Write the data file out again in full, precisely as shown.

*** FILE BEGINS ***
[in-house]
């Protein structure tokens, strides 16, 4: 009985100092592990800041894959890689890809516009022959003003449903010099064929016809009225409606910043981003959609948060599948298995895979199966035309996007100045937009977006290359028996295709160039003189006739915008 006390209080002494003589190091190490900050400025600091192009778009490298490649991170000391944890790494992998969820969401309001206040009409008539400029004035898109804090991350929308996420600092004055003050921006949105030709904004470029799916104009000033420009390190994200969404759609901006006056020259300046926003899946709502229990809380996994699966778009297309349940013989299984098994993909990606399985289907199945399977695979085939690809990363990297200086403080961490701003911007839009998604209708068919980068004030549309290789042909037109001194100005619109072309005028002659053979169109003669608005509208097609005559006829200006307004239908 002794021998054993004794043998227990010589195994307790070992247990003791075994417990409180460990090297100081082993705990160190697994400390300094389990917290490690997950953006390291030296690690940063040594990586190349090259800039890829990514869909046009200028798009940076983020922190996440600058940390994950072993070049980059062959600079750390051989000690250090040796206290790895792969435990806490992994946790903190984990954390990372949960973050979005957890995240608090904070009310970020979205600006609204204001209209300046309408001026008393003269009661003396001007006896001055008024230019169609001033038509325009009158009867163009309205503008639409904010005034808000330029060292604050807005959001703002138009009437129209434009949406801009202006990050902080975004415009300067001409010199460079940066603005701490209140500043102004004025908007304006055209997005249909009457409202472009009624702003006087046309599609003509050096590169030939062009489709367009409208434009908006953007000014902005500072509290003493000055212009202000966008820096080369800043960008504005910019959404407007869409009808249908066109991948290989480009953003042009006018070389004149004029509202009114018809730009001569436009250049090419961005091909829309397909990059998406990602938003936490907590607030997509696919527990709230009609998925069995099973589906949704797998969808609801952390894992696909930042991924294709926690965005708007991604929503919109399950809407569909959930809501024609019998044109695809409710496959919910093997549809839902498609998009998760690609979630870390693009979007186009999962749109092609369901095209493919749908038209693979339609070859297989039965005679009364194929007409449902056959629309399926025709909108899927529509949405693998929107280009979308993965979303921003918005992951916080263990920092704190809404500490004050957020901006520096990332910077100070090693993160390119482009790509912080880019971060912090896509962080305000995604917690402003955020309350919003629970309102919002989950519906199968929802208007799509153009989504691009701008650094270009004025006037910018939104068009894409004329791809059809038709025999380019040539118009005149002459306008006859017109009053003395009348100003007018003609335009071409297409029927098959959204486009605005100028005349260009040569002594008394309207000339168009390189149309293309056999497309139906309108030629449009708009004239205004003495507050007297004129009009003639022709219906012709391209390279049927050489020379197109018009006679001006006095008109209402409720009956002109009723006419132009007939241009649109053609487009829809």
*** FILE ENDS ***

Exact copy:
[in-house]
């Protein structure tokens, strides 16, 4: 009985100092592990800041894959890689890809516009022959003003449903010099064929016809009225409606910043981003959609948060599948298995895979199966035309996007100045937009977006290359028996295709160039003189006739915008 006390209080002494003589190091190490900050400025600091192009778009490298490649991170000391944890790494992998969820969401309001206040009409008539400029004035898109804090991350929308996420600092004055003050921006949105030709904004470029799916104009000033420009390190994200969404759609901006006056020259300046926003899946709502229990809380996994699966778009297309349940013989299984098994993909990606399985289907199945399977695979085939690809990363990297200086403080961490701003911007839009998604209708068919980068004030549309290789042909037109001194100005619109072309005028002659053979169109003669608005509208097609005559006829200006307004239908 002794021998054993004794043998227990010589195994307790070992247990003791075994417990409180460990090297100081082993705990160190697994400390300094389990917290490690997950953006390291030296690690940063040594990586190349090259800039890829990514869909046009200028798009940076983020922190996440600058940390994950072993070049980059062959600079750390051989000690250090040796206290790895792969435990806490992994946790903190984990954390990372949960973050979005957890995240608090904070009310970020979205600006609204204001209209300046309408001026008393003269009661003396001007006896001055008024230019169609001033038509325009009158009867163009309205503008639409904010005034808000330029060292604050807005959001703002138009009437129209434009949406801009202006990050902080975004415009300067001409010199460079940066603005701490209140500043102004004025908007304006055209997005249909009457409202472009009624702003006087046309599609003509050096590169030939062009489709367009409208434009908006953007000014902005500072509290003493000055212009202000966008820096080369800043960008504005910019959404407007869409009808249908066109991948290989480009953003042009006018070389004149004029509202009114018809730009001569436009250049090419961005091909829309397909990059998406990602938003936490907590607030997509696919527990709230009609998925069995099973589906949704797998969808609801952390894992696909930042991924294709926690965005708007991604929503919109399950809407569909959930809501024609019998044109695809409710496959919910093997549809839902498609998009998760690609979630870390693009979007186009999962749109092609369901095209493919749908038209693979339609070859297989039965005679009364194929007409449902056959629309399926025709909108899927529509949405693998929107280009979308993965979303921003918005992951916080263990920092704190809404500490004050957020901006520096990332910077100070090693993160390119482009790509912080880019971060912090896509962080305000995604917690402003955020309350919003629970309102919002989950519906199968929802208007799509153009989504691009701008650094270009004025006037910018939104068009894409004329791809059809038709025999380019040539118009005149002459306008006859017109009053003395009348100003007018003609335009071409297409029927098959959204486009605005100028005349260009040569002594008394309207000339168009390189149309293309056999497309139906309108030629449009708009004239205004003495507050007297004129009009003639022709219906012709391209390279049927050489020379197109018009006679001006006095008109209402409720009956002109009723006419132009007939241009649109053609487009829809």